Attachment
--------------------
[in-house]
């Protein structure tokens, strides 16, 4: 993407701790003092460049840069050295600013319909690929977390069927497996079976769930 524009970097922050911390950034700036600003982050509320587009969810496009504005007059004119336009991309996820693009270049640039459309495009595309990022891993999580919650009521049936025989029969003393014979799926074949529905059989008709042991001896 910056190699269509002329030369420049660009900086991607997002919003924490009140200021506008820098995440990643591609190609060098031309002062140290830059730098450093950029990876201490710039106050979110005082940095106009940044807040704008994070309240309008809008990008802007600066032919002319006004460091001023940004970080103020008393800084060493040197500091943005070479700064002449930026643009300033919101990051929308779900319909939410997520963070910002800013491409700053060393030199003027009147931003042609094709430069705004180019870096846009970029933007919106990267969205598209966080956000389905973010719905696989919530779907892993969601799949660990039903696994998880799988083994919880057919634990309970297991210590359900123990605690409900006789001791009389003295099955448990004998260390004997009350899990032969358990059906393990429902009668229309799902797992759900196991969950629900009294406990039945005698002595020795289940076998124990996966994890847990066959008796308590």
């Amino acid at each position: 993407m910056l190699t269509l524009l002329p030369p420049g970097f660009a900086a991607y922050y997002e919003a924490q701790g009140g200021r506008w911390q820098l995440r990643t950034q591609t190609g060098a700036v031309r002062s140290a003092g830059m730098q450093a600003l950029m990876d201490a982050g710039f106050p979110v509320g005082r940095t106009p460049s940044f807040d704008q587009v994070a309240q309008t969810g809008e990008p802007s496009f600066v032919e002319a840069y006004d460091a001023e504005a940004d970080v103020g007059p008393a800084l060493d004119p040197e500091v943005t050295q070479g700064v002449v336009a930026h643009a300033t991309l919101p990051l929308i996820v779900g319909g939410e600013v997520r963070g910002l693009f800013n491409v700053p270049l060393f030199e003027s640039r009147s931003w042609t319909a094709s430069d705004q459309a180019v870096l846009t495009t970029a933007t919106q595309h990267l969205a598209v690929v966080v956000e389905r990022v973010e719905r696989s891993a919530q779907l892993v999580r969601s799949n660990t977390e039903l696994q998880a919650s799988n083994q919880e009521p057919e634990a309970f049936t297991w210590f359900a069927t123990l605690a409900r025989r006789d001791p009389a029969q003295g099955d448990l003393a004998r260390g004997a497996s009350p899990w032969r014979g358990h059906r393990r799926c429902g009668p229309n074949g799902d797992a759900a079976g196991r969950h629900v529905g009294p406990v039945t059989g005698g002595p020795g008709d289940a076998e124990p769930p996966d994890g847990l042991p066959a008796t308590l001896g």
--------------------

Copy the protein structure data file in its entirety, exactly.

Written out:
[in-house]
């Protein structure tokens, strides 16, 4: 993407701790003092460049840069050295600013319909690929977390069927497996079976769930 524009970097922050911390950034700036600003982050509320587009969810496009504005007059004119336009991309996820693009270049640039459309495009595309990022891993999580919650009521049936025989029969003393014979799926074949529905059989008709042991001896 910056190699269509002329030369420049660009900086991607997002919003924490009140200021506008820098995440990643591609190609060098031309002062140290830059730098450093950029990876201490710039106050979110005082940095106009940044807040704008994070309240309008809008990008802007600066032919002319006004460091001023940004970080103020008393800084060493040197500091943005070479700064002449930026643009300033919101990051929308779900319909939410997520963070910002800013491409700053060393030199003027009147931003042609094709430069705004180019870096846009970029933007919106990267969205598209966080956000389905973010719905696989919530779907892993969601799949660990039903696994998880799988083994919880057919634990309970297991210590359900123990605690409900006789001791009389003295099955448990004998260390004997009350899990032969358990059906393990429902009668229309799902797992759900196991969950629900009294406990039945005698002595020795289940076998124990996966994890847990066959008796308590």
């Amino acid at each position: 993407m910056l190699t269509l524009l002329p030369p420049g970097f660009a900086a991607y922050y997002e919003a924490q701790g009140g200021r506008w911390q820098l995440r990643t950034q591609t190609g060098a700036v031309r002062s140290a003092g830059m730098q450093a600003l950029m990876d201490a982050g710039f106050p979110v509320g005082r940095t106009p460049s940044f807040d704008q587009v994070a309240q309008t969810g809008e990008p802007s496009f600066v032919e002319a840069y006004d460091a001023e504005a940004d970080v103020g007059p008393a800084l060493d004119p040197e500091v943005t050295q070479g700064v002449v336009a930026h643009a300033t991309l919101p990051l929308i996820v779900g319909g939410e600013v997520r963070g910002l693009f800013n491409v700053p270049l060393f030199e003027s640039r009147s931003w042609t319909a094709s430069d705004q459309a180019v870096l846009t495009t970029a933007t919106q595309h990267l969205a598209v690929v966080v956000e389905r990022v973010e719905r696989s891993a919530q779907l892993v999580r969601s799949n660990t977390e039903l696994q998880a919650s799988n083994q919880e009521p057919e634990a309970f049936t297991w210590f359900a069927t123990l605690a409900r025989r006789d001791p009389a029969q003295g099955d448990l003393a004998r260390g004997a497996s009350p899990w032969r014979g358990h059906r393990r799926c429902g009668p229309n074949g799902d797992a759900a079976g196991r969950h629900v529905g009294p406990v039945t059989g005698g002595p020795g008709d289940a076998e124990p769930p996966d994890g847990l042991p066959a008796t308590l001896g």